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Nevada college faculty to get pay boost; students face fee hike

Nevada’s college and university faculty will get an 11 percent pay boost beginning in October 2024 while students will see a 5 percent fee increase.

The Nevada System of Higher Education’s Board of Regents voted unanimously Friday to authorize a cost of living adjustment for professional employees for the 2025 fiscal year.

Regents also approved a 5 percent increase in NSHE student registration fees, non-resident tuition and distance education tuition.

The vast majority of the student increases will go toward employee raises. But between 10 and 15 percent will be “dedicated to student access,” according to online meeting materials.

Regent Heather Brown said the fee increase for students is not insignificant, but she thinks it will have an immediate return on investment.

“This difference is actually asking students to further invest in their own future,” she said.

It’s critical to recognize that investing in faculty is investing in the quality of education provided, Brown said, noting it’s a strategic step toward retaining and attracting top talent.

On Friday, regents considered two options for employee salary increases — an 11 percent boost starting Oct. 1, 2024 or 9.5 percent starting July 1, 2024.

Earlier this year state legislators passed Assembly Bill 522, which provides funding for pay raises for state employees over two years.

About 7,200 NSHE professional employees — including academic and administrative faculty — already received a 12 percent cost of living adjustment July 1. They’ll receive the October pay hike as well.

Classified employees — typically, employees whose jobs don’t require certification — automatically received the full 12 percent raise this year. They’ll also receive the full 11 percent raise starting July 1, 2024.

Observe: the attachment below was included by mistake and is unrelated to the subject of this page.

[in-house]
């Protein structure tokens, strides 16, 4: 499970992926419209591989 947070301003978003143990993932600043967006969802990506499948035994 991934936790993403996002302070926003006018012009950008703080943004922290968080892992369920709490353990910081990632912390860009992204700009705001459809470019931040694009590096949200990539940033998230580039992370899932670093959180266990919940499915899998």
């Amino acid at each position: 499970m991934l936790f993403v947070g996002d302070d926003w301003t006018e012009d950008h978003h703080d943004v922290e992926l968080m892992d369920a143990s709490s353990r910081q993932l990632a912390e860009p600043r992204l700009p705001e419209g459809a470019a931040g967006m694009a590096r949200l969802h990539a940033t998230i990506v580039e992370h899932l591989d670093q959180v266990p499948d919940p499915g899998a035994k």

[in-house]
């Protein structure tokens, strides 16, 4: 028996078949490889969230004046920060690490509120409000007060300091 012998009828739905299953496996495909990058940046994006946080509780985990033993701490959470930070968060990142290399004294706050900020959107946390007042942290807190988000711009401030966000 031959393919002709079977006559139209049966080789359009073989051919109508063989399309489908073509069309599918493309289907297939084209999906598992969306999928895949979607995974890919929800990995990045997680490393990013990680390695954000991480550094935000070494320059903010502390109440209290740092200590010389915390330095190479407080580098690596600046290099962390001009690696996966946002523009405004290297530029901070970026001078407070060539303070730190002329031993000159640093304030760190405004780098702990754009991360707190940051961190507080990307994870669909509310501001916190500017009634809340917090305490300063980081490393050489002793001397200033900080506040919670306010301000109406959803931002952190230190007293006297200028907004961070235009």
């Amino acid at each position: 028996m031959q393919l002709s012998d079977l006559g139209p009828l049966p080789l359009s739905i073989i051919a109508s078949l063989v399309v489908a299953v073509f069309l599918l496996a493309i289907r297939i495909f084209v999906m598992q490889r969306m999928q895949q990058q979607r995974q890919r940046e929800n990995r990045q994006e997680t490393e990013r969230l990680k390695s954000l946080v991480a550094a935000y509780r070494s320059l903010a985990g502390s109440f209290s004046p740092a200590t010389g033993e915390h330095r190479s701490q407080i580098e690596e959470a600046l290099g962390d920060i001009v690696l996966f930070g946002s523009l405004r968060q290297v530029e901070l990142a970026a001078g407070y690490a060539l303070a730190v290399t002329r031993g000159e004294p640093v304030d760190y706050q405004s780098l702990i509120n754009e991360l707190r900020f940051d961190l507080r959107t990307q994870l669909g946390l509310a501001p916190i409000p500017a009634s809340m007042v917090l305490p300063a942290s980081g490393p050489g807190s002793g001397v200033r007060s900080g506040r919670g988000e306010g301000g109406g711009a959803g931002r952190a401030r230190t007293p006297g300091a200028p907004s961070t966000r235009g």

Interim Chancellor Patty Charlton told regents that a committee — which included presidents, faculty senate members, students, business officers and system administrators — was established in the late summer months to seek input.

“This has been a difficult process for us,” she said.

The cost of living adjustment is funded by the state at an average of about 64 percent across the higher education system, but each school sits in a different place, she said.

College and university leaders largely said they were in support of the 11 percent cost of living adjustment. But they said there will be consequences, which could include eliminating some positions or leaving them vacant.

Public comments

Regents heard about 1 hour, 40 minutes of public comments at Friday’s meeting, including comments about salary increases.

Some speakers said their departments are losing faculty due to low pay and an increased cost of living, noting that it’s also a struggle to recruit.

“We understand sacrifice as a faculty, but we also understand inflation and cost of living,” said Glynda White, a business professor at the College of Southern Nevada.

The 11 percent cost of living adjustment is desperately needed and “earnestly earned,” she said.

Kinsey Wright, an assistant professor of special education at Nevada State University, said she seeks out extra work to make ends meet. She taught four extra classes last school year and hopes to do the same this year.

“This money goes toward bills and other daily living expenses,” she said.

Wright said that if someone had told her 20 years ago that she’d be 42 years old, have a doctoral degree and be a college professor and still be priced out of buying a house and need a side gig to pay the bills, she would have laughed.